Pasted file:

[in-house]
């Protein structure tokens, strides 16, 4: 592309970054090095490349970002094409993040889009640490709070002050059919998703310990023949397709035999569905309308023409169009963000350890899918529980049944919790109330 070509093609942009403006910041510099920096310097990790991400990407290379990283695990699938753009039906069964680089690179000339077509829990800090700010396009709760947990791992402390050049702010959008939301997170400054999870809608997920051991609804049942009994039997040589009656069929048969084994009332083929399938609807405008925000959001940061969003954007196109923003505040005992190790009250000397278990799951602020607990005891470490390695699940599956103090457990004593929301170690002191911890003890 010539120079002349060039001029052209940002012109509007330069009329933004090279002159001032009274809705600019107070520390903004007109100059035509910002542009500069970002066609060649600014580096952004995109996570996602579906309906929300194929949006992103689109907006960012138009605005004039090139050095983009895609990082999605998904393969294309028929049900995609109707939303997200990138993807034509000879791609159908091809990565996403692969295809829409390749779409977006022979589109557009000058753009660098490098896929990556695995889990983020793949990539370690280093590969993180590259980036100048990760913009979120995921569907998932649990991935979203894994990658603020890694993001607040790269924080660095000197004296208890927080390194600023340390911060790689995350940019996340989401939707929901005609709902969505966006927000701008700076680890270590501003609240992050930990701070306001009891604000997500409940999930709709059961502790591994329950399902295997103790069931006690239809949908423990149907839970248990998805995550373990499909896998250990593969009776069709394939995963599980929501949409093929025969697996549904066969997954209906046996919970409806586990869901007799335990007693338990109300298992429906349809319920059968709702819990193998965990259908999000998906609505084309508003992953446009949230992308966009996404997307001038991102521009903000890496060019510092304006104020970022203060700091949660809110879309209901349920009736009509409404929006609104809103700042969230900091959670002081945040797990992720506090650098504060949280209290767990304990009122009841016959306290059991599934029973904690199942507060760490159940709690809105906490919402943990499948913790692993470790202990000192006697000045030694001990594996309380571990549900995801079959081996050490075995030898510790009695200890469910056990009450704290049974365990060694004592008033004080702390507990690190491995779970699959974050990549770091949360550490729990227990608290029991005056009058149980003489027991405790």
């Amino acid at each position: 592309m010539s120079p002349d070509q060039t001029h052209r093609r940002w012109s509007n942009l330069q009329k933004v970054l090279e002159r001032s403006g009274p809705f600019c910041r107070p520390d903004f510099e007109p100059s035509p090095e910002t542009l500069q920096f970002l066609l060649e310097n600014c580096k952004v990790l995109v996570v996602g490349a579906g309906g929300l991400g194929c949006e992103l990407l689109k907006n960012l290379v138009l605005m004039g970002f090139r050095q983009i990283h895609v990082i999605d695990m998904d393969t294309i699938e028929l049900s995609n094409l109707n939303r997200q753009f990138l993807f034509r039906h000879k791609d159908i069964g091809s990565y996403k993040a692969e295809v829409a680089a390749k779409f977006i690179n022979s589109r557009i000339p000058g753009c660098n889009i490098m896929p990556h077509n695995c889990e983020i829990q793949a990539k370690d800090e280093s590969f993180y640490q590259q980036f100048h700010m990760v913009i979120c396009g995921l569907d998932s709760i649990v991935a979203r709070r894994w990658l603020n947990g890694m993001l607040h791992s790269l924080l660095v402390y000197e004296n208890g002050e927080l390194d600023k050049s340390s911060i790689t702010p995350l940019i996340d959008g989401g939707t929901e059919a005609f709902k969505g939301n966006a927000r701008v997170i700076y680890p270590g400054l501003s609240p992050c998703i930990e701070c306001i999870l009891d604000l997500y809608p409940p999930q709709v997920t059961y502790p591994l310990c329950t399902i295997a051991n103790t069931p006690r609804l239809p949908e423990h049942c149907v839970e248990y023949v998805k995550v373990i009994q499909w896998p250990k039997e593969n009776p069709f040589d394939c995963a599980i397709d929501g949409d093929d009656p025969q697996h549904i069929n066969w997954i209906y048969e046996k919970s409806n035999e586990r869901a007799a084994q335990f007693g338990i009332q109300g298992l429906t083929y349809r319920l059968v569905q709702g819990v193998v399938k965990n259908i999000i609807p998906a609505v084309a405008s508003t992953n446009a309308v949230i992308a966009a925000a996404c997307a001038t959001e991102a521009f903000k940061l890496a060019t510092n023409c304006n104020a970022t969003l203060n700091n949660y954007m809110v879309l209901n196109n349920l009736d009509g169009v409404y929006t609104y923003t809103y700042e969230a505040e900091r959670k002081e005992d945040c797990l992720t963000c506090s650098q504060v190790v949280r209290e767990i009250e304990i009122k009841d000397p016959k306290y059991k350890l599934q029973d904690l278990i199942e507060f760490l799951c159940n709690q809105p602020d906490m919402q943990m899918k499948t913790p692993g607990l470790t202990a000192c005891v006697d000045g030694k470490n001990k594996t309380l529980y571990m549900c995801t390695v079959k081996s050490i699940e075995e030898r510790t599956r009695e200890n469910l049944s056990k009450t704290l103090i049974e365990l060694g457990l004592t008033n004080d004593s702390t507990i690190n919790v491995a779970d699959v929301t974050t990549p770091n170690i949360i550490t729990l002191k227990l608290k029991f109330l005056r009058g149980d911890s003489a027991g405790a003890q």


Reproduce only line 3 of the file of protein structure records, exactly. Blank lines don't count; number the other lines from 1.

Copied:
């Amino acid at each position: 592309m010539s120079p002349d070509q060039t001029h052209r093609r940002w012109s509007n942009l330069q009329k933004v970054l090279e002159r001032s403006g009274p809705f600019c910041r107070p520390d903004f510099e007109p100059s035509p090095e910002t542009l500069q920096f970002l066609l060649e310097n600014c580096k952004v990790l995109v996570v996602g490349a579906g309906g929300l991400g194929c949006e992103l990407l689109k907006n960012l290379v138009l605005m004039g970002f090139r050095q983009i990283h895609v990082i999605d695990m998904d393969t294309i699938e028929l049900s995609n094409l109707n939303r997200q753009f990138l993807f034509r039906h000879k791609d159908i069964g091809s990565y996403k993040a692969e295809v829409a680089a390749k779409f977006i690179n022979s589109r557009i000339p000058g753009c660098n889009i490098m896929p990556h077509n695995c889990e983020i829990q793949a990539k370690d800090e280093s590969f993180y640490q590259q980036f100048h700010m990760v913009i979120c396009g995921l569907d998932s709760i649990v991935a979203r709070r894994w990658l603020n947990g890694m993001l607040h791992s790269l924080l660095v402390y000197e004296n208890g002050e927080l390194d600023k050049s340390s911060i790689t702010p995350l940019i996340d959008g989401g939707t929901e059919a005609f709902k969505g939301n966006a927000r701008v997170i700076y680890p270590g400054l501003s609240p992050c998703i930990e701070c306001i999870l009891d604000l997500y809608p409940p999930q709709v997920t059961y502790p591994l310990c329950t399902i295997a051991n103790t069931p006690r609804l239809p949908e423990h049942c149907v839970e248990y023949v998805k995550v373990i009994q499909w896998p250990k039997e593969n009776p069709f040589d394939c995963a599980i397709d929501g949409d093929d009656p025969q697996h549904i069929n066969w997954i209906y048969e046996k919970s409806n035999e586990r869901a007799a084994q335990f007693g338990i009332q109300g298992l429906t083929y349809r319920l059968v569905q709702g819990v193998v399938k965990n259908i999000i609807p998906a609505v084309a405008s508003t992953n446009a309308v949230i992308a966009a925000a996404c997307a001038t959001e991102a521009f903000k940061l890496a060019t510092n023409c304006n104020a970022t969003l203060n700091n949660y954007m809110v879309l209901n196109n349920l009736d009509g169009v409404y929006t609104y923003t809103y700042e969230a505040e900091r959670k002081e005992d945040c797990l992720t963000c506090s650098q504060v190790v949280r209290e767990i009250e304990i009122k009841d000397p016959k306290y059991k350890l599934q029973d904690l278990i199942e507060f760490l799951c159940n709690q809105p602020d906490m919402q943990m899918k499948t913790p692993g607990l470790t202990a000192c005891v006697d000045g030694k470490n001990k594996t309380l529980y571990m549900c995801t390695v079959k081996s050490i699940e075995e030898r510790t599956r009695e200890n469910l049944s056990k009450t704290l103090i049974e365990l060694g457990l004592t008033n004080d004593s702390t507990i690190n919790v491995a779970d699959v929301t974050t990549p770091n170690i949360i550490t729990l002191k227990l608290k029991f109330l005056r009058g149980d911890s003489a027991g405790a003890q």